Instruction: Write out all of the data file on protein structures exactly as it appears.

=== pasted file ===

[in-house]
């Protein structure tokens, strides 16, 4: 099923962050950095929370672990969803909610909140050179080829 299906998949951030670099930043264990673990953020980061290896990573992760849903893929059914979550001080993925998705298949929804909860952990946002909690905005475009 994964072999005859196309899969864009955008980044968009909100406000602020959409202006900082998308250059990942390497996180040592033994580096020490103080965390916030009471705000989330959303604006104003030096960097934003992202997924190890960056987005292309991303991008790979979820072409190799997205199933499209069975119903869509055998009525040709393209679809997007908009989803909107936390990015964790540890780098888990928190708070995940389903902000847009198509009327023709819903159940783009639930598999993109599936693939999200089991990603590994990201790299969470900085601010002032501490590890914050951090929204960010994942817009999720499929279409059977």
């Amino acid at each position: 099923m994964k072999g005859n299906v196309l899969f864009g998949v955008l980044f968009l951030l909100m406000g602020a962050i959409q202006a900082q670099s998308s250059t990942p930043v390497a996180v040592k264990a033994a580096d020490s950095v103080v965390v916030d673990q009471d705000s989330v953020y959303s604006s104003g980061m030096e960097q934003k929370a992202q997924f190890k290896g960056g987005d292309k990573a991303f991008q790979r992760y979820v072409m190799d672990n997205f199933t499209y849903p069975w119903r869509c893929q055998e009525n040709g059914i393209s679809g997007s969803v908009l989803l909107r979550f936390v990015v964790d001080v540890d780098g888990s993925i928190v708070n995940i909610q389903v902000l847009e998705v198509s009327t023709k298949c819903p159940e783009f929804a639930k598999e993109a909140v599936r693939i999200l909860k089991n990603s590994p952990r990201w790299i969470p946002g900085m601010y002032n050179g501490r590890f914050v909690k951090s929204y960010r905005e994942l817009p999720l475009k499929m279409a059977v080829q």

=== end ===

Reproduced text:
[in-house]
């Protein structure tokens, strides 16, 4: 099923962050950095929370672990969803909610909140050179080829 299906998949951030670099930043264990673990953020980061290896990573992760849903893929059914979550001080993925998705298949929804909860952990946002909690905005475009 994964072999005859196309899969864009955008980044968009909100406000602020959409202006900082998308250059990942390497996180040592033994580096020490103080965390916030009471705000989330959303604006104003030096960097934003992202997924190890960056987005292309991303991008790979979820072409190799997205199933499209069975119903869509055998009525040709393209679809997007908009989803909107936390990015964790540890780098888990928190708070995940389903902000847009198509009327023709819903159940783009639930598999993109599936693939999200089991990603590994990201790299969470900085601010002032501490590890914050951090929204960010994942817009999720499929279409059977």
């Amino acid at each position: 099923m994964k072999g005859n299906v196309l899969f864009g998949v955008l980044f968009l951030l909100m406000g602020a962050i959409q202006a900082q670099s998308s250059t990942p930043v390497a996180v040592k264990a033994a580096d020490s950095v103080v965390v916030d673990q009471d705000s989330v953020y959303s604006s104003g980061m030096e960097q934003k929370a992202q997924f190890k290896g960056g987005d292309k990573a991303f991008q790979r992760y979820v072409m190799d672990n997205f199933t499209y849903p069975w119903r869509c893929q055998e009525n040709g059914i393209s679809g997007s969803v908009l989803l909107r979550f936390v990015v964790d001080v540890d780098g888990s993925i928190v708070n995940i909610q389903v902000l847009e998705v198509s009327t023709k298949c819903p159940e783009f929804a639930k598999e993109a909140v599936r693939i999200l909860k089991n990603s590994p952990r990201w790299i969470p946002g900085m601010y002032n050179g501490r590890f914050v909690k951090s929204y960010r905005e994942l817009p999720l475009k499929m279409a059977v080829q």